Despite the rain on Thursday afternoon, Temple students and community members gathered under the Qdoba overhang at the corner of Cecil B. Moore Avenue and Broad Street to continue their fight.
After almost two years of protests for the reinstatement of Anthony Monteiro — a former African American studies professor whose contract with the department was not renewed in January 2014 — Monteiro supporters said the protests are far from finished.
“We need to keep this going,” said Patrice Armstead, a social work graduate student at Temple and one of the organizers of the rally. “Because it’s what’s right and what’s just.”
Armstead said that their demands haven’t changed the protesters are asking for the reinstatement of Monteiro with tenure, to the stop the gentrification of North Philadelphia, and to improve the African American studies department at Temple, which Armstead said is contingent on Monteiro’s return.
Monteiro added that now they’re also demanding that Dr. Molefi Asante, the chair of the department, is fired. Monteiro said he believes that Asante’s leadership is responsible for the professors who have recently left the department, noting three female professors who left this past year: Maxwell Stanford Jr., Heather Ann Thompson and Iyelli Ichile.
Monteiro said he hopes that his case will be discussed at the Board of Trustees meeting this October. MOVE organization leader Pam Africa, Reverend Mark Tyler of the Mother Bethel African Methodist Episcopal Church and several Temple students were some of the speakers Thursday evening.
Tyler’s speech focused on the disconnect he sees between Temple and the surrounding area over the years as Temple has expanded its campus. He said he believes the community needs people like Monteiro to advocate for the residents.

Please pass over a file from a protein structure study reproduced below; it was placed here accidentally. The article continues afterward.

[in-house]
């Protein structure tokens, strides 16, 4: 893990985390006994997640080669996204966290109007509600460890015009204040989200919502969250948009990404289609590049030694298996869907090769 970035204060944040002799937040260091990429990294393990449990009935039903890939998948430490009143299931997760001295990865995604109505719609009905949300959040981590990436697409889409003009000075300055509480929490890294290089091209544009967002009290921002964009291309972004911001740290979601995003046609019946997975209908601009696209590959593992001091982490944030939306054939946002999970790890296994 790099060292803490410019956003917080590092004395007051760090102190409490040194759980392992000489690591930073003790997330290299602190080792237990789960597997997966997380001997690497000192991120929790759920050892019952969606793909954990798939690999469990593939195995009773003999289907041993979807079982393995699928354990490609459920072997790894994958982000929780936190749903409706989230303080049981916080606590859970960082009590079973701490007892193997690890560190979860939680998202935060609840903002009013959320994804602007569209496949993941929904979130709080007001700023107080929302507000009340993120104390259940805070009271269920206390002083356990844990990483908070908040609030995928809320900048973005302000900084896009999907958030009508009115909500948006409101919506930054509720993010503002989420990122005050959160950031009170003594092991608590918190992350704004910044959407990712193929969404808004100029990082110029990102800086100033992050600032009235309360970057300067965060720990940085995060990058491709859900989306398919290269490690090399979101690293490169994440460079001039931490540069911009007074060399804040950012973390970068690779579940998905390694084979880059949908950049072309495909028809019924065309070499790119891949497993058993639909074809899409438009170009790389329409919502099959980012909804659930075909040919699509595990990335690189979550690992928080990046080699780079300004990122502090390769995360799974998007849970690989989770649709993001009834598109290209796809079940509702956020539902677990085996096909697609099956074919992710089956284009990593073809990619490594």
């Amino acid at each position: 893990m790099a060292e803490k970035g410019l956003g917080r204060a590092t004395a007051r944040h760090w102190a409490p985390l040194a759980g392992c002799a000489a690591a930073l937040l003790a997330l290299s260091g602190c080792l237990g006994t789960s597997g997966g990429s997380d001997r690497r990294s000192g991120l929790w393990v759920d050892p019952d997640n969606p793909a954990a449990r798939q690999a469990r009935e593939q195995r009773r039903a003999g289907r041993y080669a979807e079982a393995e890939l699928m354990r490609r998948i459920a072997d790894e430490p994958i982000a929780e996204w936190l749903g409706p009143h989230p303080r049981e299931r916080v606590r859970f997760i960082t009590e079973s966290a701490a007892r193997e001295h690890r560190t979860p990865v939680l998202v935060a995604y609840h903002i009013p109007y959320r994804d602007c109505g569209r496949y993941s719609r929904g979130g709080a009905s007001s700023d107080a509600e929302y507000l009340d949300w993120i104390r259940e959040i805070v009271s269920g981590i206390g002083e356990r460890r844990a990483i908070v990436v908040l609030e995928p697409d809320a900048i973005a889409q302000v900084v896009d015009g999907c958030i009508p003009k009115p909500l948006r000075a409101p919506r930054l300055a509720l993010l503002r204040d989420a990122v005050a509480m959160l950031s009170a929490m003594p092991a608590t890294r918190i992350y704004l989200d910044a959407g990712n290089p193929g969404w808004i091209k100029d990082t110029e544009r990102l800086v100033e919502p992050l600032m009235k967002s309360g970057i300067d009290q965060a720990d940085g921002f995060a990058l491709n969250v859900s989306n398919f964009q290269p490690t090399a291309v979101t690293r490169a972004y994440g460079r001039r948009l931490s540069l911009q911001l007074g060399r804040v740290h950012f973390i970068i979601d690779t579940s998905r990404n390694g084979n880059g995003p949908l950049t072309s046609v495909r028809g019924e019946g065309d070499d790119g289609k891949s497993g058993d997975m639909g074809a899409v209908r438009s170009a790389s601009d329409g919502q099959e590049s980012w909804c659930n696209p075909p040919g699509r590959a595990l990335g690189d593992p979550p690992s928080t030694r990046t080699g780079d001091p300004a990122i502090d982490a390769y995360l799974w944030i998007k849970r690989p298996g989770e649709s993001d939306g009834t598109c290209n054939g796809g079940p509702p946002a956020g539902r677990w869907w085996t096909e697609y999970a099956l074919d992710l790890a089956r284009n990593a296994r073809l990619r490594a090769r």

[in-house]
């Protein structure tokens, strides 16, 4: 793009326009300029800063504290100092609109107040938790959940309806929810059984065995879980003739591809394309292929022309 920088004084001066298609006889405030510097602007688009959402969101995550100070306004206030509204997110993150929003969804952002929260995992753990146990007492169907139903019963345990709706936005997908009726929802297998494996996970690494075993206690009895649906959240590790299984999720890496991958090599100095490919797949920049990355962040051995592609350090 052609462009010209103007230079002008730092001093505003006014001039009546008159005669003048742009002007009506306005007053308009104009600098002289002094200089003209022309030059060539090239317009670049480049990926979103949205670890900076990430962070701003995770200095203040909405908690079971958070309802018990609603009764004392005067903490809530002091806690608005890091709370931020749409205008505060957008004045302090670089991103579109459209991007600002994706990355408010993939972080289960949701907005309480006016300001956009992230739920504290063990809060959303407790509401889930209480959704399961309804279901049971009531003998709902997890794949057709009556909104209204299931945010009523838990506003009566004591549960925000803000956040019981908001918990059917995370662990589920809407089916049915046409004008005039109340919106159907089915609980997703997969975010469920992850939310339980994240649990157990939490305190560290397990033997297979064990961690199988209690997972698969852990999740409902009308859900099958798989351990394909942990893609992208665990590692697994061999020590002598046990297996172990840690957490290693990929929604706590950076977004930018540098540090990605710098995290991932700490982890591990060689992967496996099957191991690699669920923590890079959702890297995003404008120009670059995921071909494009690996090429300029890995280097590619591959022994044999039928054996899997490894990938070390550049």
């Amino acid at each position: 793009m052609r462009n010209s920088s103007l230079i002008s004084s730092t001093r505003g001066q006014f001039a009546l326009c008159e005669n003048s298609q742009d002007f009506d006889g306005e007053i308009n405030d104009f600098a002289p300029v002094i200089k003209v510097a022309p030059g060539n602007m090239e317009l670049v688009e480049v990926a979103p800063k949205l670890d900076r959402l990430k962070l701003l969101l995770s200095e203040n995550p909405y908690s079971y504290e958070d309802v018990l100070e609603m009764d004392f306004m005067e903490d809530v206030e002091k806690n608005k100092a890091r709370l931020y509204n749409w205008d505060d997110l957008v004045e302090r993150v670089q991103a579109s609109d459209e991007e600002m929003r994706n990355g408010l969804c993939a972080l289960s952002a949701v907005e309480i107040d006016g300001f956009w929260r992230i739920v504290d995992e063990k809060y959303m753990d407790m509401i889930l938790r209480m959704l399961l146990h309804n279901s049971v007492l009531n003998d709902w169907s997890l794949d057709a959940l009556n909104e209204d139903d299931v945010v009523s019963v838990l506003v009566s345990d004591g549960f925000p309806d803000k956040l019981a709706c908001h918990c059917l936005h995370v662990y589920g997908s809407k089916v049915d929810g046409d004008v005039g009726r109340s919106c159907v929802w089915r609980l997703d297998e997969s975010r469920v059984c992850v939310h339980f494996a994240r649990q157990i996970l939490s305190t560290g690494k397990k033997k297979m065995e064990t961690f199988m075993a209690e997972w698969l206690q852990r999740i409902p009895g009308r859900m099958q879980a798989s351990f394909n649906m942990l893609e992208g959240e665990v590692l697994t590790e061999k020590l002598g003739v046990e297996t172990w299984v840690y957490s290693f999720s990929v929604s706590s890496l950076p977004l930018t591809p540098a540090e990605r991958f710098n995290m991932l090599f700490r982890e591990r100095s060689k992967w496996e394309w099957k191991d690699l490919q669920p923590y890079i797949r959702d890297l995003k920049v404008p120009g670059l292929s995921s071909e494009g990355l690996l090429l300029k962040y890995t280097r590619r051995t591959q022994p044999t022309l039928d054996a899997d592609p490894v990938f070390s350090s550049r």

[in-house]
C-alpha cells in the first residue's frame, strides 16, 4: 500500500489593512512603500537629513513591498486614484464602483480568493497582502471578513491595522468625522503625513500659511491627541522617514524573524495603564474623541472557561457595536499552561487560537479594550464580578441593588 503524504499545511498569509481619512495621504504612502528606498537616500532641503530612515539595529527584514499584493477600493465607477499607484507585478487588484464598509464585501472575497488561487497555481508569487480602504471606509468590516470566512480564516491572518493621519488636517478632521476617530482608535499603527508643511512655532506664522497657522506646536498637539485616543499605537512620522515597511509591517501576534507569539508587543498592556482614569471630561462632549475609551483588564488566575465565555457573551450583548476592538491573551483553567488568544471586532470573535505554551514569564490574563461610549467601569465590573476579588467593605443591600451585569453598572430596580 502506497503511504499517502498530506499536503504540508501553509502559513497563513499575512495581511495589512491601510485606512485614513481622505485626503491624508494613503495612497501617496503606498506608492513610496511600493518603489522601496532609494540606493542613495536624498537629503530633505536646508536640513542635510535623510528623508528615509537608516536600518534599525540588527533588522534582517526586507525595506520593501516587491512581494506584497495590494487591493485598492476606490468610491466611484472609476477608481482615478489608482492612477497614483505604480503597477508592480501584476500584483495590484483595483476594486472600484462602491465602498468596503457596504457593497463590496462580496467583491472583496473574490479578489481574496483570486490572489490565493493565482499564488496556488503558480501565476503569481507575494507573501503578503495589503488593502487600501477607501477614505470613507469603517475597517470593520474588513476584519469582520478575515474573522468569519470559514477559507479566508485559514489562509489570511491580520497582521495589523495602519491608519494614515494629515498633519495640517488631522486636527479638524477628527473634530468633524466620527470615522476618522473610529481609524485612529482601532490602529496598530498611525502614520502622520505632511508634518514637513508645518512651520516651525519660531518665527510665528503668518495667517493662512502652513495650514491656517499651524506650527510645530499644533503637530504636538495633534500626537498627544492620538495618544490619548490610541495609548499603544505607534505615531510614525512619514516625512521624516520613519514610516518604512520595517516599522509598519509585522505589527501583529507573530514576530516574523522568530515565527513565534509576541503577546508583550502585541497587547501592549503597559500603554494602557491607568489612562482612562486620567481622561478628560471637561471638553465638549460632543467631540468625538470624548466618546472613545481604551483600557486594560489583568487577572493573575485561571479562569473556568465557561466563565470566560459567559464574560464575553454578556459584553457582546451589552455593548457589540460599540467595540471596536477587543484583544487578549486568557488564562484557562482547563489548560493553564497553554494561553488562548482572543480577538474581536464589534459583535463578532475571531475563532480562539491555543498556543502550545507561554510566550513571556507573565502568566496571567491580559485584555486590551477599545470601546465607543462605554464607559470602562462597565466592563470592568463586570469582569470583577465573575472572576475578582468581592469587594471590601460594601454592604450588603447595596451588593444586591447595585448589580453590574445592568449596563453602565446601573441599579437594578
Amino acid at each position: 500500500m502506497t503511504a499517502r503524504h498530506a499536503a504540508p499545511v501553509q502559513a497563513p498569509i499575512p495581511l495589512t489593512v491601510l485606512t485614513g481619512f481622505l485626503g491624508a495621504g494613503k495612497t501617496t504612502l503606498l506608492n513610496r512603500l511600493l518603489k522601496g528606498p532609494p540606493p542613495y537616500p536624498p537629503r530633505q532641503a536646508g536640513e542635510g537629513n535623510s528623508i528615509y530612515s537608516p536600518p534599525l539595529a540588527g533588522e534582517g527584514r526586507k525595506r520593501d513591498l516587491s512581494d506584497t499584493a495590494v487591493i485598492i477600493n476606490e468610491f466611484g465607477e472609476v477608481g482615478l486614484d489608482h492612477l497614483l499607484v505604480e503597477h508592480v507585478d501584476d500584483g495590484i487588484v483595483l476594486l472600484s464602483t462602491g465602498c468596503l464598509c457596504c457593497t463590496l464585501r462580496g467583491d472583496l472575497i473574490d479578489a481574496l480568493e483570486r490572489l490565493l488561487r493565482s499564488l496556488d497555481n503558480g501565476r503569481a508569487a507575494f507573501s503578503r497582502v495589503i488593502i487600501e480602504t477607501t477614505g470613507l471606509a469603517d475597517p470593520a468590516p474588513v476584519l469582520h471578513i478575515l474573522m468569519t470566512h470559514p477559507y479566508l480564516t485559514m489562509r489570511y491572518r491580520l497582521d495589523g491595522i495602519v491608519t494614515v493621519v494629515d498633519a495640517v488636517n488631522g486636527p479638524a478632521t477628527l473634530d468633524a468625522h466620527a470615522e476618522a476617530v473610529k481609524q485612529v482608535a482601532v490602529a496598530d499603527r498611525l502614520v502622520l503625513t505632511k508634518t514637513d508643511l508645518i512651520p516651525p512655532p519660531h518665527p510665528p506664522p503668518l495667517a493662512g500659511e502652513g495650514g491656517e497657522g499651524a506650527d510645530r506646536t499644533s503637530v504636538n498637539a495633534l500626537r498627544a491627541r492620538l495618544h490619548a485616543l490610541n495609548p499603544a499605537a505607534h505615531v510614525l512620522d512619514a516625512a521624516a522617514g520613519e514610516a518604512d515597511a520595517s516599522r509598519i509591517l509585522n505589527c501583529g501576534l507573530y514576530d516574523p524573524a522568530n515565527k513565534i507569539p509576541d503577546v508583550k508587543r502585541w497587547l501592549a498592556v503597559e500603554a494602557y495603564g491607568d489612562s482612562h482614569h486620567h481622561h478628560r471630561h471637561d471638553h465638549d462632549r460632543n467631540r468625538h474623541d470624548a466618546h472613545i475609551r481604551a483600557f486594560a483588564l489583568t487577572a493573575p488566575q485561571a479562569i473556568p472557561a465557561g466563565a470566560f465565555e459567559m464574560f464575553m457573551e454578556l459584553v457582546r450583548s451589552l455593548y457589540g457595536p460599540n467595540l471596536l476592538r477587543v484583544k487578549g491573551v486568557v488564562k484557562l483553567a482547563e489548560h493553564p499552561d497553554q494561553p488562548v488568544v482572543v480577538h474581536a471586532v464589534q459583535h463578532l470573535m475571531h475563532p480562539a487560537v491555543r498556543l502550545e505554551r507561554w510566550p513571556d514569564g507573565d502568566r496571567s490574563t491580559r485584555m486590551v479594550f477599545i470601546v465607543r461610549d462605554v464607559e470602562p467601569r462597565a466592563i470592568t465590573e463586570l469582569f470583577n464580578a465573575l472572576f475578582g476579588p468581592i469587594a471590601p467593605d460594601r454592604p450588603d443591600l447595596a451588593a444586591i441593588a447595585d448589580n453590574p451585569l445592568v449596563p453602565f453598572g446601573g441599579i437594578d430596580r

“We got to fight for him, for people who live in the shadow of Morgan Hall but don’t benefit from its prosperity,” Tyler said.
One student talked about the current state of the department, which included poor availability for classes and discontent with the material.
“How are you going to have two courses on hip-hop and none on [James] Baldwin?” Monteiro added.
Monteiro was known for his course on W.E.B. Du Bois, after his non-renewal the former Dean of the Liberal Arts department Teresa Soufas announced that they would not be hiring anyone new to teach Du Bois, a decision which received criticism.
Soufas resigned from her position as dean this past January due to health reasons.
Armstead said that they plan on continuing the protests until their demands are answered.
Monteiro added that he will continue his Saturday course on Du Bois, which he hosted this past semester at the Church of the Advocate. He added there are plans for a Black Radical Conference in January.
Mariam Dembele can be reached at email@example.com or on Twitter @MariamDembele.